“They need you to have enough money to put into the business but the deciding factor is who they can trust and work with. They look at passion, which I had,” Paracha simplified.
Alun Hughes, one of Debenhams' international business managers (Alun has visited Pakistan to work on Next as well) agreed when I met him at the press meet in London. Well-acquainted with the challenges of the region, his unaffected optimism and confidence in Pakistan as a potential market for growth was encouraging.
“There are a number of deciding factors, to be honest,” he explained his reasons for agreeing to a Debenhams franchise in Pakistan. “Ideally, we're looking for somebody who has a proven track record. We are trusting somebody to look after our brand, thousands and thousands of miles away and we have to be able to trust him. We had that trust in Yasin after having worked with him at Mothercare. Even something (negative) that might happen in Pakistan can get back to the UK and have a ripple effect. Financial backing is important too. And of course, the economy of the region needs to be good.”
Do you feel Pakistan has that strength of economy, I asked.
“We've done our due diligence and we think we're okay there. We've got stores that are trading in Iran and we've got sanctions there. We don't have those issues in Pakistan. You never know what's around the corner but we've done our market research and it looks good. We wouldn't be going to Pakistan if it weren't an economically viable market. It's good internally but it's also good externally that Debenhams has shown confidence in Pakistan.”
The British High Commission in Pakistan is showing that confidence in Pakistan too and is hoping to take investment from £1.9bn to £2.5bn by 2015. British Deputy High Commissioner, Karachi and the Director, Trade and Investment for Pakistan, Mr Francis Campbell has been aggressive in favouring business expansion between UK and Pakistan.
And by hosting a Fashion Pakistan Week reception at the Acton House earlier this year, he expressed an interest in the fashion industry as an investment-worthy fraction. There is reason to believe that other initiatives, linking foreign investors for Pakistani fashion via Britain, are also being made. What we see is a promising beginning.
“There is endless opportunity in Pakistan,” Paracha reverberated. “As far as region is concerned this may be the only region that is untapped. Not all brands may be willing to come in right now but they will, eventually. They are very concerned about the security situation. Many of them refuse, saying they cannot do business with a country that they are unable to travel to or visit. But truly global brands are working in places like Columbia and Nigeria and Pakistan doesn't seem so distant in comparison.”
But how, in a country facing existential crises after crises, does the grand entry of a British departmental store make business sense, one repeatedly wondered?
“What we look at is the urban population,” Paracha replied. “And we take ten per cent of that. We're looking at five to six million people with spending power. It's a phenomenal market. The 'desire to shop' index is incredibly high in Pakistan and it goes beyond people with apparent buying power. Let me share that a nurse who we hired to help us with our children was working at a fixed salary but she spent 22,000 rupees at Mothercare when she was shopping for her own kids.”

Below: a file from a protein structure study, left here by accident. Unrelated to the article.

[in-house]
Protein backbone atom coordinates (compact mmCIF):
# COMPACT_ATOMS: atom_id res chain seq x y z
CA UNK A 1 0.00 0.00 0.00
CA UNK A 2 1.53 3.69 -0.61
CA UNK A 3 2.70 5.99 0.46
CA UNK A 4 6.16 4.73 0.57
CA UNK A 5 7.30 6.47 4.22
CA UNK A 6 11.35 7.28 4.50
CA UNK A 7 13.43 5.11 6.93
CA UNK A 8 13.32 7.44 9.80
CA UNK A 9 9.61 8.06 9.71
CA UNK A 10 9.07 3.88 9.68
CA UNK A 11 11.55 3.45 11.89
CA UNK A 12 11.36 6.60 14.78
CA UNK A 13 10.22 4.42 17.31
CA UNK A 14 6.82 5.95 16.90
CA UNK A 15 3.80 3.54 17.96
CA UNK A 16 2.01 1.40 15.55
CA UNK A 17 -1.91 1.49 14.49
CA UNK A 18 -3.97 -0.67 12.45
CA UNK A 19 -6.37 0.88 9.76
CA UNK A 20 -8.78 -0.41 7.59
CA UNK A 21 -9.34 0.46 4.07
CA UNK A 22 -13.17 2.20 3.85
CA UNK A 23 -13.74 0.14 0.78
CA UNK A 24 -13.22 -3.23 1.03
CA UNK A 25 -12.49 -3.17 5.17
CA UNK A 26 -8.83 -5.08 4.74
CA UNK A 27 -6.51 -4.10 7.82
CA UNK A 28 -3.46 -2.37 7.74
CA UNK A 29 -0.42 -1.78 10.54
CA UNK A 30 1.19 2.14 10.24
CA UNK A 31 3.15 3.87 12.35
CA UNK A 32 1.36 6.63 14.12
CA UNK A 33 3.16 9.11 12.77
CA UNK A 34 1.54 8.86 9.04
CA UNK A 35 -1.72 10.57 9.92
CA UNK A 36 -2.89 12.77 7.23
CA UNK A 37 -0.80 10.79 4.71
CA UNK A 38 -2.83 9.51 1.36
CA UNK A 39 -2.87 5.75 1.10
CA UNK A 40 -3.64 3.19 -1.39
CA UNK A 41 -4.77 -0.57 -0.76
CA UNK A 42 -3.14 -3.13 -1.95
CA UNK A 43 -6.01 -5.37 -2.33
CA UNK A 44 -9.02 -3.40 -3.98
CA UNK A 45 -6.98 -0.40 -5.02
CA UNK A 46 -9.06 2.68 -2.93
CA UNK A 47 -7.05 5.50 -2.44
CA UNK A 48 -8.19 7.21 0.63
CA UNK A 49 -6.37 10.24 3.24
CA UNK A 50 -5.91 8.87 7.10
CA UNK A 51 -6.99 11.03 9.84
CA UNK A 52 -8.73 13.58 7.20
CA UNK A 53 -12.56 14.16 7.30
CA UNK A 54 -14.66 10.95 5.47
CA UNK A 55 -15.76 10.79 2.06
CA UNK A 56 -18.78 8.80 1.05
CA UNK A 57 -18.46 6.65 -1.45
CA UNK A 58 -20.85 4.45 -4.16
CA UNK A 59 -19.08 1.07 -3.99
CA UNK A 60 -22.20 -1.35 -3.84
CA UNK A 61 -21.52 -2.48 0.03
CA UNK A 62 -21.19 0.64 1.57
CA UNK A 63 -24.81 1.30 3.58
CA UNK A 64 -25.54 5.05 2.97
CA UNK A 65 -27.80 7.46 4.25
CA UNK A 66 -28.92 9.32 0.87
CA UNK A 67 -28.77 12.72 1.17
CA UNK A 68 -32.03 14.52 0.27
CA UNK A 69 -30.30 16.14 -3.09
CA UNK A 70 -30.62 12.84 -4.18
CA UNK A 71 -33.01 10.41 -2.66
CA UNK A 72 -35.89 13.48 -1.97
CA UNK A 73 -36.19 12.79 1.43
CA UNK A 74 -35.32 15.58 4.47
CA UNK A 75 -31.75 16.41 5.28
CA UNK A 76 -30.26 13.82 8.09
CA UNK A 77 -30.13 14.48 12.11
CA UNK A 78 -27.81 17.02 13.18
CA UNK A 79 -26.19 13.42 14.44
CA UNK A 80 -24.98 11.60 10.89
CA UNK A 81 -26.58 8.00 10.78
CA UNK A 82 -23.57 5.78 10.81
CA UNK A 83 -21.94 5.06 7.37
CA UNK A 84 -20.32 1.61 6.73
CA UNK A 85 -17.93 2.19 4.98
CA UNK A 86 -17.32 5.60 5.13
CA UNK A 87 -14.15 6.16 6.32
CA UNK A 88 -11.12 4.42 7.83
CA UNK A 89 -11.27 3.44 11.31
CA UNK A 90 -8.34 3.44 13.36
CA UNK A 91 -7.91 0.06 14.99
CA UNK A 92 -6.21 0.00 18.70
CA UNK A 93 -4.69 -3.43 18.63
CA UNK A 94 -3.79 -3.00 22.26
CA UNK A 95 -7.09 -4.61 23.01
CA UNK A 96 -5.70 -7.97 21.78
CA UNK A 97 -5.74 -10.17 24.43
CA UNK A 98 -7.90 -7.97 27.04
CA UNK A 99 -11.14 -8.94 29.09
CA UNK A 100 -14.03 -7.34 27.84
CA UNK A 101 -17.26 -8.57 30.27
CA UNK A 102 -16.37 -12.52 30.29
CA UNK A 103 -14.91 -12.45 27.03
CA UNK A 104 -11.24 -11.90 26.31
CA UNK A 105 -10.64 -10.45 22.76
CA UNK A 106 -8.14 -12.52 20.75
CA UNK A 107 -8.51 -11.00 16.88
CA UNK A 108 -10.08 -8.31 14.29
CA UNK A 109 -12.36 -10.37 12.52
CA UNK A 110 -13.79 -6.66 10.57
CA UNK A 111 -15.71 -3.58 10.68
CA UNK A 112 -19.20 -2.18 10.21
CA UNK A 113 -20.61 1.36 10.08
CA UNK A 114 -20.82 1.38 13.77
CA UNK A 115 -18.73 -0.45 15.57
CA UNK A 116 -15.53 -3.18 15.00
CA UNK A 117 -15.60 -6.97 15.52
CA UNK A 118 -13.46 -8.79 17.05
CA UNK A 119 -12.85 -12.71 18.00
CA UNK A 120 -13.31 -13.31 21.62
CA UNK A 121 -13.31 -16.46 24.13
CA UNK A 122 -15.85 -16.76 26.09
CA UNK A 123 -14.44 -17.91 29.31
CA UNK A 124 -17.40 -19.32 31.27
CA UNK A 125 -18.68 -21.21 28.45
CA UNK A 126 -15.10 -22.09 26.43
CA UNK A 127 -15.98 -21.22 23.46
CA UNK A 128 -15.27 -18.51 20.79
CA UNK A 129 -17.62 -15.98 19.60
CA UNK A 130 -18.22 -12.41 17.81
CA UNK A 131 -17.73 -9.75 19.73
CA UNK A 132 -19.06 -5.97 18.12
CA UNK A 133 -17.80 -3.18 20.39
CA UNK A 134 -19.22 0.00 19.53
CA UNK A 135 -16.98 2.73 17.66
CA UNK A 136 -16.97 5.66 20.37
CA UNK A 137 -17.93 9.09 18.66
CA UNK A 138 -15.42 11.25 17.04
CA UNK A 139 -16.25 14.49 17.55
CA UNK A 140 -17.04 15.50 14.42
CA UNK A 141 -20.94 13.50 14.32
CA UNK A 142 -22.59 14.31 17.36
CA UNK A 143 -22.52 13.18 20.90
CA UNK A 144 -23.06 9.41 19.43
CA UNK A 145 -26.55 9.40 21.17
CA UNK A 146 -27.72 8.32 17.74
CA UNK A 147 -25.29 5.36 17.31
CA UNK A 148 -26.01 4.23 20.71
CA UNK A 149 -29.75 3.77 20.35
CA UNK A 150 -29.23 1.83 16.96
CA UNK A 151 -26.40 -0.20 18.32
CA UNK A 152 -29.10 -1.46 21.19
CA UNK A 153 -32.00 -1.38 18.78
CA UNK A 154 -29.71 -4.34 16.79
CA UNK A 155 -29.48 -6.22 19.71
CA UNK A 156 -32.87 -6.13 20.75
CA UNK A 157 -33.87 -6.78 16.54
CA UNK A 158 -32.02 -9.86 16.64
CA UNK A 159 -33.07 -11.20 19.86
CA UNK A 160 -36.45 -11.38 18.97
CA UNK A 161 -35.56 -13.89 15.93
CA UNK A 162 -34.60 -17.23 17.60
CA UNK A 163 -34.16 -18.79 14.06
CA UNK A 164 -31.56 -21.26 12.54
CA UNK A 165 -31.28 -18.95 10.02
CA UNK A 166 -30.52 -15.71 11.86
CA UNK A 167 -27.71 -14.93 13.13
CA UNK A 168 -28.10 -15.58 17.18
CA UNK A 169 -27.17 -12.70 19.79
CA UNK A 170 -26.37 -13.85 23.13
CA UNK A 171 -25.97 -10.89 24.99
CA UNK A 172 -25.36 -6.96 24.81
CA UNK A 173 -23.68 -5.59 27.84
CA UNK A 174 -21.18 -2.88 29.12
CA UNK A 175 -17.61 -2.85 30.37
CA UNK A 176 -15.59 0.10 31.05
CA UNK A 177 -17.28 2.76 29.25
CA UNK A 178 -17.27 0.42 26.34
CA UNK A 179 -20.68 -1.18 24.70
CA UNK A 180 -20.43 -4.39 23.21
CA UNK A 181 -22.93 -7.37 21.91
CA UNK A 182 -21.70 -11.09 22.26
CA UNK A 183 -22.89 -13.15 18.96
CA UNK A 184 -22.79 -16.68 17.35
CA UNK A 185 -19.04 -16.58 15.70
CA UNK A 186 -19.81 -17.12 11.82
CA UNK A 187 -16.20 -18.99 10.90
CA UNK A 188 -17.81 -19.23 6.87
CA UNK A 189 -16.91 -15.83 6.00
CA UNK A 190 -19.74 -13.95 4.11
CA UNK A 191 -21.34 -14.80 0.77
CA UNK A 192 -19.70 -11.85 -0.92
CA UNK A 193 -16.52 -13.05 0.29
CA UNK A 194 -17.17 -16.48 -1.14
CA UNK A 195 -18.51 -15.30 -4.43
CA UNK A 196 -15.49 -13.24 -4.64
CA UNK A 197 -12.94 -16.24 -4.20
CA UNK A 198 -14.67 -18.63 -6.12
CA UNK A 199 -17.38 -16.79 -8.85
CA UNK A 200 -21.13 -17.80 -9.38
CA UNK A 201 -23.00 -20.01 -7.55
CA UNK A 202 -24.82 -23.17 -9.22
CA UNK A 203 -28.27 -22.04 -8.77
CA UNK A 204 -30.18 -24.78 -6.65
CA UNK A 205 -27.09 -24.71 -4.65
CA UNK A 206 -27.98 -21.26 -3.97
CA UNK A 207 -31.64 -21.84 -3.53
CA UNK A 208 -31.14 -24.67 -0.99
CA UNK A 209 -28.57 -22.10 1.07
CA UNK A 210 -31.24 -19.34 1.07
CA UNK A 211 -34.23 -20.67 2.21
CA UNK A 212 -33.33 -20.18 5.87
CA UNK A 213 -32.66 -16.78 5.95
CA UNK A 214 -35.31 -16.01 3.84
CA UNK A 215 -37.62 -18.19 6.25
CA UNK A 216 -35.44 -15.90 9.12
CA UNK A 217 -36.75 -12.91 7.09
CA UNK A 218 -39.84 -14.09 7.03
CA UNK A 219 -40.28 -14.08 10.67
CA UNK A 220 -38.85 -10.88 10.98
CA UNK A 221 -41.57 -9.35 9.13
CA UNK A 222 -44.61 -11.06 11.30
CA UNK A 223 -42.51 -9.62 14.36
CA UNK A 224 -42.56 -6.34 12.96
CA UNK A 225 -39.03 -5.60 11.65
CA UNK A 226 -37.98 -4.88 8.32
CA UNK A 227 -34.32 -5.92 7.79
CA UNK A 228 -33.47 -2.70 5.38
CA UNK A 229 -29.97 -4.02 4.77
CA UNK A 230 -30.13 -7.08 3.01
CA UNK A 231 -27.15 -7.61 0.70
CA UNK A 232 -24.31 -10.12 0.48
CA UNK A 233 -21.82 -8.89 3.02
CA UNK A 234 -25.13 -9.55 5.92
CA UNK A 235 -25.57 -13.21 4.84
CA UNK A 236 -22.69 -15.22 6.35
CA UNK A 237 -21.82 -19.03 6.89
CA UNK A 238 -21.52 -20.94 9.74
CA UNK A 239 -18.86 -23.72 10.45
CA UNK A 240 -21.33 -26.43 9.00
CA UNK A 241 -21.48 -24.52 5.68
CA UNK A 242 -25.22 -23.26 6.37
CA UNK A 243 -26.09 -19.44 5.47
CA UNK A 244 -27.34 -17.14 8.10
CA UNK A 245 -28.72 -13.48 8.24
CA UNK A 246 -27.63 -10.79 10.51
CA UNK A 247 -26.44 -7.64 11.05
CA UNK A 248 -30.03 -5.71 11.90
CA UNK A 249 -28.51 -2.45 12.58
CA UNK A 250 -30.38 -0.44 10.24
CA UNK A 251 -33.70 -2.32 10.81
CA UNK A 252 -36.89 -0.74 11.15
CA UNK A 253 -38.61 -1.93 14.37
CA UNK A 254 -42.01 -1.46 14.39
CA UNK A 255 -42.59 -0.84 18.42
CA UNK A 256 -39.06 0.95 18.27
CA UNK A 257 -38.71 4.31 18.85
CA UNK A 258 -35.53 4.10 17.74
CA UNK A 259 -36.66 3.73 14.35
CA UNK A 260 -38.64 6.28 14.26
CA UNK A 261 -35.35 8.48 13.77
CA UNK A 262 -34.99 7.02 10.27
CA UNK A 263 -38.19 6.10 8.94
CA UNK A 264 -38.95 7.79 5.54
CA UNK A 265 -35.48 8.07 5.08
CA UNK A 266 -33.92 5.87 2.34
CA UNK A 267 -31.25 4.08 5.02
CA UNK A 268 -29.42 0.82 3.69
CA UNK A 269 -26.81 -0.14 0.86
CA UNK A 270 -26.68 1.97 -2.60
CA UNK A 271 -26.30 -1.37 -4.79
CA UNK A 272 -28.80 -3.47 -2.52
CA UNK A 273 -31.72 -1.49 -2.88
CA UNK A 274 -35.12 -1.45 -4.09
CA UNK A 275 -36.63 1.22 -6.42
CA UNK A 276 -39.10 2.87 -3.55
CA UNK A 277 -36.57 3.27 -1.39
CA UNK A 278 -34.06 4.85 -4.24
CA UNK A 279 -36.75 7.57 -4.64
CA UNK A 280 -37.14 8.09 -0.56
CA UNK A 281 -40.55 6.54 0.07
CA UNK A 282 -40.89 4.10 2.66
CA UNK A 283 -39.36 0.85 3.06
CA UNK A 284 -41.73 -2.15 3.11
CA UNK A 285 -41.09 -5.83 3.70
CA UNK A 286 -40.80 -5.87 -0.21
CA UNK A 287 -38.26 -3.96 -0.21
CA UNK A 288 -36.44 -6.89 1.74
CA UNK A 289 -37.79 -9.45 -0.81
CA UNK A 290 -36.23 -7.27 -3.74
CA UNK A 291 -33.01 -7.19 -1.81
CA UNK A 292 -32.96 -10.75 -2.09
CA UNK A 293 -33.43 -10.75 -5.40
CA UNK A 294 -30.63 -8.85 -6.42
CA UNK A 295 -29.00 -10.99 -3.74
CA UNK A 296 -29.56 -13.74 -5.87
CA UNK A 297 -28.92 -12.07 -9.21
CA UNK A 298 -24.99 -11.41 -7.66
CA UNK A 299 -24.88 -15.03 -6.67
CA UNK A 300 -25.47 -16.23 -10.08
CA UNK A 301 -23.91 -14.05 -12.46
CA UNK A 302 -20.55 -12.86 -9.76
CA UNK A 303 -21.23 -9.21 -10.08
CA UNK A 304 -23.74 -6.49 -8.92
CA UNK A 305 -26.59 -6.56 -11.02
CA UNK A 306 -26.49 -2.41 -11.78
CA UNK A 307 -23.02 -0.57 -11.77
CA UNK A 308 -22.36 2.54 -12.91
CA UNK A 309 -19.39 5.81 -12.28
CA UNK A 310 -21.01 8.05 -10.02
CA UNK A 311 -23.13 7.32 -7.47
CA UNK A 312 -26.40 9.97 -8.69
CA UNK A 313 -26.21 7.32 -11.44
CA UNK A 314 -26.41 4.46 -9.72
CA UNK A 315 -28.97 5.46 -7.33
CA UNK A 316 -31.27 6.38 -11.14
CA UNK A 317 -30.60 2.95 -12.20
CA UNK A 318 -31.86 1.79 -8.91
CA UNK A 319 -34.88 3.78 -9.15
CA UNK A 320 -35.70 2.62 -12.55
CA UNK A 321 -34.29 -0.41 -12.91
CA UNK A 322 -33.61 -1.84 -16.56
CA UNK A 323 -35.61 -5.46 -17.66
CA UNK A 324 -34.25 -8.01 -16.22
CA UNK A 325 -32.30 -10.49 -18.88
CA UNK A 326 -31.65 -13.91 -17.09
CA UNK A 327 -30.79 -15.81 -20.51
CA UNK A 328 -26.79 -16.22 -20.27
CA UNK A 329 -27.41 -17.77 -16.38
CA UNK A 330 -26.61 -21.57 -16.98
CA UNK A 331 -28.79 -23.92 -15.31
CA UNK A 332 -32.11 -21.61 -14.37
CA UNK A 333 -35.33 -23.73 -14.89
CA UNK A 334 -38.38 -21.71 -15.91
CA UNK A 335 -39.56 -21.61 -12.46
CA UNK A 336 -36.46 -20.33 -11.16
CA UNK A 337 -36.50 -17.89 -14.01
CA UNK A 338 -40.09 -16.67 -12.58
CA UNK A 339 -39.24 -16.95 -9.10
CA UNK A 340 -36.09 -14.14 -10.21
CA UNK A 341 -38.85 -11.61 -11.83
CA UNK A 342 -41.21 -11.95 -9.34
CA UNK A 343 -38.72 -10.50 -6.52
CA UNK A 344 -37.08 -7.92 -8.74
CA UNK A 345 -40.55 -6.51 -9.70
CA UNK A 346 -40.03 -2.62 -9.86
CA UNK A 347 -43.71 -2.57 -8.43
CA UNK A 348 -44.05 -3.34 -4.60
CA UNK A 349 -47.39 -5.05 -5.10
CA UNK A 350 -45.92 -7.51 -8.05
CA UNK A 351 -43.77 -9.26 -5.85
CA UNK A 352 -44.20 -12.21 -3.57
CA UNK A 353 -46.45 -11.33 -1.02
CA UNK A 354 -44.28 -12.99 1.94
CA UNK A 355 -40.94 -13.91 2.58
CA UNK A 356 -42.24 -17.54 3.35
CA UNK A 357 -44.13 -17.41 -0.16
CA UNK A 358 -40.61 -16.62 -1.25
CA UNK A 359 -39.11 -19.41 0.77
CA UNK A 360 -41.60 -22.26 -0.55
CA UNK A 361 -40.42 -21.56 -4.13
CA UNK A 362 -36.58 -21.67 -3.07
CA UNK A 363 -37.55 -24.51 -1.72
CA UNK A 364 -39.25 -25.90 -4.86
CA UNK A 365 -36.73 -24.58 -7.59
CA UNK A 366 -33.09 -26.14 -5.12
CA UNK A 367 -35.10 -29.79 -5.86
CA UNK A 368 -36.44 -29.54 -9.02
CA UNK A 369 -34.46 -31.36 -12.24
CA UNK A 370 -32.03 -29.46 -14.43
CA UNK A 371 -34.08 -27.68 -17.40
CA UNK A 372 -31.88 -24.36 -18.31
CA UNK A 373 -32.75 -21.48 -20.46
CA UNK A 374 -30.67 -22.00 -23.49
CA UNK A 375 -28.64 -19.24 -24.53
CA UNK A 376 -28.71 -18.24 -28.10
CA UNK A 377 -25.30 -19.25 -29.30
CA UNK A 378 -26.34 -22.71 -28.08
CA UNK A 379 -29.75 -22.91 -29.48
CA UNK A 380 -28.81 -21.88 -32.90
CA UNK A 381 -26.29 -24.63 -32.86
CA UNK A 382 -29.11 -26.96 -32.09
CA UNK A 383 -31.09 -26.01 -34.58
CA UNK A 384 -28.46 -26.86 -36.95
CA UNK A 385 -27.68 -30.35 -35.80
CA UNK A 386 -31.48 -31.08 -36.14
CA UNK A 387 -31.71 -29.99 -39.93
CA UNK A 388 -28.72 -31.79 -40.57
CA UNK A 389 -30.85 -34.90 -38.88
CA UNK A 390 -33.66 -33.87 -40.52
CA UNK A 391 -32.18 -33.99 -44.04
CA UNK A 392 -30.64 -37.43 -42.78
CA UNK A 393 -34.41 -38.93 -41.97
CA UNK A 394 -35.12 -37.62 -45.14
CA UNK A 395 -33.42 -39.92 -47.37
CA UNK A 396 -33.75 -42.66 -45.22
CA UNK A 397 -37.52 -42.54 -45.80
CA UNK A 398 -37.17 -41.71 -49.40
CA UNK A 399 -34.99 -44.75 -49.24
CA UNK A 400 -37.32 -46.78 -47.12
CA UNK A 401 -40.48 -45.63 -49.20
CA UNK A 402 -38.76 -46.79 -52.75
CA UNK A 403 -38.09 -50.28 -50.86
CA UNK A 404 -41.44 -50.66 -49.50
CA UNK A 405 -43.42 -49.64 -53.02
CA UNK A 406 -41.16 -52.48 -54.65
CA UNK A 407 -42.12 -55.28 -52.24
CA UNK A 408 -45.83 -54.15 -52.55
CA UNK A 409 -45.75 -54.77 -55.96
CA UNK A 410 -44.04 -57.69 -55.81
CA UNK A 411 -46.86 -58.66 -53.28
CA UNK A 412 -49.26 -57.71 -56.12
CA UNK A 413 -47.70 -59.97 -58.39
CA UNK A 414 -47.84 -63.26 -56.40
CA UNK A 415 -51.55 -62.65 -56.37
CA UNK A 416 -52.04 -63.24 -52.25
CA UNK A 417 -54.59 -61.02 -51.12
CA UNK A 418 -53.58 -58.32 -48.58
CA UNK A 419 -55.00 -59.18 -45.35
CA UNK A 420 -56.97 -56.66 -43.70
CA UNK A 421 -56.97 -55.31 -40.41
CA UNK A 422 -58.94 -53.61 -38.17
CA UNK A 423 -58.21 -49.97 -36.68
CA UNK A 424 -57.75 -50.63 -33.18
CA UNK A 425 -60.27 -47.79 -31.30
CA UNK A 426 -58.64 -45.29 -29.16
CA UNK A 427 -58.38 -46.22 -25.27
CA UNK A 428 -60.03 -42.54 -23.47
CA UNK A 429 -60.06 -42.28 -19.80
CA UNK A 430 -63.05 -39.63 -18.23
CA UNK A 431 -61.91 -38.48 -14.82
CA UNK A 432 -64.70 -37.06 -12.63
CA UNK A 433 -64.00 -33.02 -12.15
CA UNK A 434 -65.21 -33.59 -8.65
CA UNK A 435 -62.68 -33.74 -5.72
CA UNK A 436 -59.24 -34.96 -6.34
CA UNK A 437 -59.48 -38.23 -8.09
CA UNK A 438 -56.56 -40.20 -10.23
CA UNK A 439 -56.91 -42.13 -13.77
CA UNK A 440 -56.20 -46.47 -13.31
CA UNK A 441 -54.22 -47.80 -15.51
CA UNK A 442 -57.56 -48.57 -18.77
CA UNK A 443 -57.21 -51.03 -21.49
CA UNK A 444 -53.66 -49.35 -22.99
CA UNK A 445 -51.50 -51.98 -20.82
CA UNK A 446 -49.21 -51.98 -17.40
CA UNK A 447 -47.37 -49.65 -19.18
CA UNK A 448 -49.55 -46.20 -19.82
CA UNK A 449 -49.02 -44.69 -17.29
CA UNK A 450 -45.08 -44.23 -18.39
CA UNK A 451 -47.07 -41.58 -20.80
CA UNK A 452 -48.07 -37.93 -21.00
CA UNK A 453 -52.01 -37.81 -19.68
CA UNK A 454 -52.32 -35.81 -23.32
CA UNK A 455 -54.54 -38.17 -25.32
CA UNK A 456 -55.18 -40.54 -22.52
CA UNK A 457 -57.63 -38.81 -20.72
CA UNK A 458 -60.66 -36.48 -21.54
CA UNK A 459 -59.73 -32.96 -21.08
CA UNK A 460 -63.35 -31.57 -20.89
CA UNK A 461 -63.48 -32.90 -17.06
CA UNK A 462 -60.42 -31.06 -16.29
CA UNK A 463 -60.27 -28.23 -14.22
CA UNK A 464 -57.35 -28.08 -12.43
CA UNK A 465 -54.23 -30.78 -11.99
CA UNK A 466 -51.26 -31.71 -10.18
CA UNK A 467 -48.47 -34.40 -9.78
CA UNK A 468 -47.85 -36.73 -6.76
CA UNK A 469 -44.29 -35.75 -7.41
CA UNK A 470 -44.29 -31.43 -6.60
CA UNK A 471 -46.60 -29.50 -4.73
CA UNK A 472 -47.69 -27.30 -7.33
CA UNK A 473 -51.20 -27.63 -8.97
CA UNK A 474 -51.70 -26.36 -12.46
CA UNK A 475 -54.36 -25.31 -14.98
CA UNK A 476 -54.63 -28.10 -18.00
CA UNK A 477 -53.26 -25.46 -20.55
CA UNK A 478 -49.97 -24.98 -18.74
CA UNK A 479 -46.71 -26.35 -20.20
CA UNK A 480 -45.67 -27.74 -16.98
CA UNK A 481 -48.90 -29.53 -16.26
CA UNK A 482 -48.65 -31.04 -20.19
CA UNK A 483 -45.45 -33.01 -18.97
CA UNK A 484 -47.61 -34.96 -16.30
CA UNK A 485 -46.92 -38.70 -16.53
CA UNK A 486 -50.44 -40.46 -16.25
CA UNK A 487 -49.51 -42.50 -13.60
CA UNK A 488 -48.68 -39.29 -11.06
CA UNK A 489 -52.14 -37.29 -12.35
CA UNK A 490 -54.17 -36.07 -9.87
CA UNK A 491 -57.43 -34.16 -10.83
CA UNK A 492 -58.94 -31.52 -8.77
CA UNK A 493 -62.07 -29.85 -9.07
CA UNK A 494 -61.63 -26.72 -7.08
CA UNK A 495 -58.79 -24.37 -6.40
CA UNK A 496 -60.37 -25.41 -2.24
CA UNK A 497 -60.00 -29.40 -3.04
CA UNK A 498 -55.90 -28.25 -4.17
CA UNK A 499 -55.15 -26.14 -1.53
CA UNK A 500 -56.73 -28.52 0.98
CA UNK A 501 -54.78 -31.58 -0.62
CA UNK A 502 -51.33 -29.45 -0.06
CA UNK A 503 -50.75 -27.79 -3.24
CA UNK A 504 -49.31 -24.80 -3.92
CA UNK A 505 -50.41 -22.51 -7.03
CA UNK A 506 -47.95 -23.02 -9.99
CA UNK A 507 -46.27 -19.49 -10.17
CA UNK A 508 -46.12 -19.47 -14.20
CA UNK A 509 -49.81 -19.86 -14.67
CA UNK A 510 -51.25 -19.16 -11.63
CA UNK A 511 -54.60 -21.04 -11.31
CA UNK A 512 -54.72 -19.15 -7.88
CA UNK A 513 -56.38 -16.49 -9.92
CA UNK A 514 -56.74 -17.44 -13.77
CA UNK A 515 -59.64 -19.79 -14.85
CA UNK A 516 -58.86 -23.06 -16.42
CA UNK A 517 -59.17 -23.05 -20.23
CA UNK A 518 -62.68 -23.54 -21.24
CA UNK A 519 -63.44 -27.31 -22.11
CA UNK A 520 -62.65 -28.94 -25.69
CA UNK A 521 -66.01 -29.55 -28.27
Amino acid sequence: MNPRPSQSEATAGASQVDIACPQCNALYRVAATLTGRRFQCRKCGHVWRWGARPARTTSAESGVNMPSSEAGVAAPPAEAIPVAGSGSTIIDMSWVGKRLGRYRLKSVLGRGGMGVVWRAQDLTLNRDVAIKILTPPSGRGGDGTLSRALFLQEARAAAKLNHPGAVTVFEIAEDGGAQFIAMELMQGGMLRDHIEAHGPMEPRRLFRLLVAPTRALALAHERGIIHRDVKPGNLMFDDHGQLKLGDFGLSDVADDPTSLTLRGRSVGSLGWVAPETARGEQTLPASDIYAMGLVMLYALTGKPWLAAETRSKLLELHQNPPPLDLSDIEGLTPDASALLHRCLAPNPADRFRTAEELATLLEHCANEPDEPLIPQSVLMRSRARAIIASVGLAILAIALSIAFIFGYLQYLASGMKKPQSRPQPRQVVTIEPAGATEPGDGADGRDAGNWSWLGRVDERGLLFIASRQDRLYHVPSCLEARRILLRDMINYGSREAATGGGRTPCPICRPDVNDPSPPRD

Paracha calls the Dolmen Mall the game changer but from one can see he's the one who's braving the change. Looking at the obvious, every new store that opens generates thousands of opportunities in the job market and it provides endless options for shoppers to spend and invest in their own economy as opposed to taking it to Dubai or Singapore.
Secondly, with foreign stores coming in, local brands will fall in competition and they will be compelled to position themselves better in business structure, product development, marketing and pricing, especially. Public Relations will surely get a stronger shot of professionalism too as the Press Meet in London was held exclusively for the media, with nothing to deter them from evaluating the product.
An array of smartly dressed mannequins exhibiting the collections was put out with pricing and detailing. Accessories were displayed separately and journalists were encouraged to mingle and absorb as much as possible. British designers Matthew Williamson and Julien MacDonald (whose Debenhams line, STAR will be available in Pakistan too) were available for comments. A professional event that began and ended at a decent time was organized and refreshingly focused, two things we need to introduce more of in Pakistan where fashion still moonlights as entertainment.
Back at the event, Alun Hughes also shared that Debenhams would be offering 'third party brands' to Pakistan, which means that local designers may be asked to design products specifically for the store to make it region specific. This is already happening in Indonesia and Malaysia.
Retail expansion is about options and choices, not about social equality so it's a given that not everyone will be able to afford the Debenhams experience in Pakistan. But then not everyone can afford Jafferjees, Khaadi, Bareeze or any of the local brands that are doing so well whilst remaining integral to business development here. Debenhams prices in Pakistan, we are assured, will be more affordable than Dubai, and the same options will be available without the additional travel expenses. It's a retail win-win situation.
The only people, who should be worried, from where I see it, are designers who have been charging top dollar, couture prices for products that may not even be at par with Debenhams basics. Monsoon and Next have already made debuts at a fashion week in Karachi; can we expect to see a Julien MacDonald sequined gown on the red carpet soon?
–Yasin Paracha profilephoto by Haseeb Siddiqui
– Debenhams photos by Shoaib Malik